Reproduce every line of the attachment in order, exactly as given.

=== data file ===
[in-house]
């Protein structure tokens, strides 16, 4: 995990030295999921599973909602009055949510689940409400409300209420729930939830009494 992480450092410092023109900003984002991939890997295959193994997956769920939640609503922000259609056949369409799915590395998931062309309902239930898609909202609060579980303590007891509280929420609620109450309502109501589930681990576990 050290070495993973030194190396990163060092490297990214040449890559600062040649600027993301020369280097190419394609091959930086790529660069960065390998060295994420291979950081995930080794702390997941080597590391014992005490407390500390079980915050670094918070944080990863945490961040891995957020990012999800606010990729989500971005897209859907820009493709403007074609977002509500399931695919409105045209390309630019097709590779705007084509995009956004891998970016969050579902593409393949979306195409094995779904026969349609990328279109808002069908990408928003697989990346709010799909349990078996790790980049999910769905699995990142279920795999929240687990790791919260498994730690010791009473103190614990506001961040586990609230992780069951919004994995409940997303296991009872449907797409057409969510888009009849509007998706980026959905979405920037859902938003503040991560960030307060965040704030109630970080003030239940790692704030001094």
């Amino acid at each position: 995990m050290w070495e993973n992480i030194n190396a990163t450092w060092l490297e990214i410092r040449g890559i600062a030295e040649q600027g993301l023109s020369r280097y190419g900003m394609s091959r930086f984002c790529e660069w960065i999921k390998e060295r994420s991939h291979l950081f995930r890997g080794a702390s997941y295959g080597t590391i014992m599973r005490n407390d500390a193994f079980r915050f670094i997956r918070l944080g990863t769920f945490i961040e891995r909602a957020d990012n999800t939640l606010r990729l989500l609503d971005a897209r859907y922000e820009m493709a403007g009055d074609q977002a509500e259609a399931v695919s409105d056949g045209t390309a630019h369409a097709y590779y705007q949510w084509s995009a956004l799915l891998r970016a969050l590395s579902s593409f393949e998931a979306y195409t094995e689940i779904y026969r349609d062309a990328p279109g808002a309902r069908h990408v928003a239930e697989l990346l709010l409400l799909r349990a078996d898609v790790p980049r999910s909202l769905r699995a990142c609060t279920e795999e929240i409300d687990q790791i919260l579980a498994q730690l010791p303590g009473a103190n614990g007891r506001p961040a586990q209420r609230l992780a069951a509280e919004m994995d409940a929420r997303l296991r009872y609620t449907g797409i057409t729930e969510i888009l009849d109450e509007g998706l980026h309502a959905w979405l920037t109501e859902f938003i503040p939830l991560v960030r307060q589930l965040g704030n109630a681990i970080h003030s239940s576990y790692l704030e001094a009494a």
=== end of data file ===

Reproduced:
[in-house]
């Protein structure tokens, strides 16, 4: 995990030295999921599973909602009055949510689940409400409300209420729930939830009494 992480450092410092023109900003984002991939890997295959193994997956769920939640609503922000259609056949369409799915590395998931062309309902239930898609909202609060579980303590007891509280929420609620109450309502109501589930681990576990 050290070495993973030194190396990163060092490297990214040449890559600062040649600027993301020369280097190419394609091959930086790529660069960065390998060295994420291979950081995930080794702390997941080597590391014992005490407390500390079980915050670094918070944080990863945490961040891995957020990012999800606010990729989500971005897209859907820009493709403007074609977002509500399931695919409105045209390309630019097709590779705007084509995009956004891998970016969050579902593409393949979306195409094995779904026969349609990328279109808002069908990408928003697989990346709010799909349990078996790790980049999910769905699995990142279920795999929240687990790791919260498994730690010791009473103190614990506001961040586990609230992780069951919004994995409940997303296991009872449907797409057409969510888009009849509007998706980026959905979405920037859902938003503040991560960030307060965040704030109630970080003030239940790692704030001094």
């Amino acid at each position: 995990m050290w070495e993973n992480i030194n190396a990163t450092w060092l490297e990214i410092r040449g890559i600062a030295e040649q600027g993301l023109s020369r280097y190419g900003m394609s091959r930086f984002c790529e660069w960065i999921k390998e060295r994420s991939h291979l950081f995930r890997g080794a702390s997941y295959g080597t590391i014992m599973r005490n407390d500390a193994f079980r915050f670094i997956r918070l944080g990863t769920f945490i961040e891995r909602a957020d990012n999800t939640l606010r990729l989500l609503d971005a897209r859907y922000e820009m493709a403007g009055d074609q977002a509500e259609a399931v695919s409105d056949g045209t390309a630019h369409a097709y590779y705007q949510w084509s995009a956004l799915l891998r970016a969050l590395s579902s593409f393949e998931a979306y195409t094995e689940i779904y026969r349609d062309a990328p279109g808002a309902r069908h990408v928003a239930e697989l990346l709010l409400l799909r349990a078996d898609v790790p980049r999910s909202l769905r699995a990142c609060t279920e795999e929240i409300d687990q790791i919260l579980a498994q730690l010791p303590g009473a103190n614990g007891r506001p961040a586990q209420r609230l992780a069951a509280e919004m994995d409940a929420r997303l296991r009872y609620t449907g797409i057409t729930e969510i888009l009849d109450e509007g998706l980026h309502a959905w979405l920037t109501e859902f938003i503040p939830l991560v960030r307060q589930l965040g704030n109630a681990i970080h003030s239940s576990y790692l704030e001094a009494a």